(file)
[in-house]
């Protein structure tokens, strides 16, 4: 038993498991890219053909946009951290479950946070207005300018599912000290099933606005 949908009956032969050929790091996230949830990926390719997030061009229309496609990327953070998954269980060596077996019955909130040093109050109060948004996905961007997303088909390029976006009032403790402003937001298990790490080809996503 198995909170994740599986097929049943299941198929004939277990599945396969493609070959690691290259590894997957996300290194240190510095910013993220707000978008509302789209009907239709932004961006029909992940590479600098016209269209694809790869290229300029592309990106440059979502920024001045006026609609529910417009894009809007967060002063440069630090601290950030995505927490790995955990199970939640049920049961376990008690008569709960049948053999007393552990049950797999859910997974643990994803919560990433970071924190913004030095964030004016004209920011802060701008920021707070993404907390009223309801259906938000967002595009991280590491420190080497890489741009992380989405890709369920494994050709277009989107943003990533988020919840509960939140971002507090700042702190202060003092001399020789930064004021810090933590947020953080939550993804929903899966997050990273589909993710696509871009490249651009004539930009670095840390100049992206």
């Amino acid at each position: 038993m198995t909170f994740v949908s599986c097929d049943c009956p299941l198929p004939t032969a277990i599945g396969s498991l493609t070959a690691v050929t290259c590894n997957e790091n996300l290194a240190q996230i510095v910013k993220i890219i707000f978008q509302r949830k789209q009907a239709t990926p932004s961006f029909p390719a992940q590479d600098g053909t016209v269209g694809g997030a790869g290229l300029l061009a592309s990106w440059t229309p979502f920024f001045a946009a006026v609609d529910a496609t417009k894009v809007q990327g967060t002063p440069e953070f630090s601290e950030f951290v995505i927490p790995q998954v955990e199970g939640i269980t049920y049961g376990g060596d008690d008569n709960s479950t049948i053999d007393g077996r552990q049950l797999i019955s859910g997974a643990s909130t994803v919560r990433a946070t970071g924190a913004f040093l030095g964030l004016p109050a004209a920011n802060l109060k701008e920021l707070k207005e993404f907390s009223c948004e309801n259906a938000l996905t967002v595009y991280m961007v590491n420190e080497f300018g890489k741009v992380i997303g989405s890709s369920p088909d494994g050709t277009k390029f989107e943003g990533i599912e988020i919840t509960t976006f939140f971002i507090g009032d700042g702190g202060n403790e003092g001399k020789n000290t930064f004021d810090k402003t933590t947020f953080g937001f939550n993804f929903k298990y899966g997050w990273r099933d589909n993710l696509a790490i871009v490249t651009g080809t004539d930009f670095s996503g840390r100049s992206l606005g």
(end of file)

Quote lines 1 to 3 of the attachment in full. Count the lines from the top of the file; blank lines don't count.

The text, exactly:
[in-house]
């Protein structure tokens, strides 16, 4: 038993498991890219053909946009951290479950946070207005300018599912000290099933606005 949908009956032969050929790091996230949830990926390719997030061009229309496609990327953070998954269980060596077996019955909130040093109050109060948004996905961007997303088909390029976006009032403790402003937001298990790490080809996503 198995909170994740599986097929049943299941198929004939277990599945396969493609070959690691290259590894997957996300290194240190510095910013993220707000978008509302789209009907239709932004961006029909992940590479600098016209269209694809790869290229300029592309990106440059979502920024001045006026609609529910417009894009809007967060002063440069630090601290950030995505927490790995955990199970939640049920049961376990008690008569709960049948053999007393552990049950797999859910997974643990994803919560990433970071924190913004030095964030004016004209920011802060701008920021707070993404907390009223309801259906938000967002595009991280590491420190080497890489741009992380989405890709369920494994050709277009989107943003990533988020919840509960939140971002507090700042702190202060003092001399020789930064004021810090933590947020953080939550993804929903899966997050990273589909993710696509871009490249651009004539930009670095840390100049992206």
């Amino acid at each position: 038993m198995t909170f994740v949908s599986c097929d049943c009956p299941l198929p004939t032969a277990i599945g396969s498991l493609t070959a690691v050929t290259c590894n997957e790091n996300l290194a240190q996230i510095v910013k993220i890219i707000f978008q509302r949830k789209q009907a239709t990926p932004s961006f029909p390719a992940q590479d600098g053909t016209v269209g694809g997030a790869g290229l300029l061009a592309s990106w440059t229309p979502f920024f001045a946009a006026v609609d529910a496609t417009k894009v809007q990327g967060t002063p440069e953070f630090s601290e950030f951290v995505i927490p790995q998954v955990e199970g939640i269980t049920y049961g376990g060596d008690d008569n709960s479950t049948i053999d007393g077996r552990q049950l797999i019955s859910g997974a643990s909130t994803v919560r990433a946070t970071g924190a913004f040093l030095g964030l004016p109050a004209a920011n802060l109060k701008e920021l707070k207005e993404f907390s009223c948004e309801n259906a938000l996905t967002v595009y991280m961007v590491n420190e080497f300018g890489k741009v992380i997303g989405s890709s369920p088909d494994g050709t277009k390029f989107e943003g990533i599912e988020i919840t509960t976006f939140f971002i507090g009032d700042g702190g202060n403790e003092g001399k020789n000290t930064f004021d810090k402003t933590t947020f953080g937001f939550n993804f929903k298990y899966g997050w990273r099933d589909n993710l696509a790490i871009v490249t651009g080809t004539d930009f670095s996503g840390r100049s992206l606005g």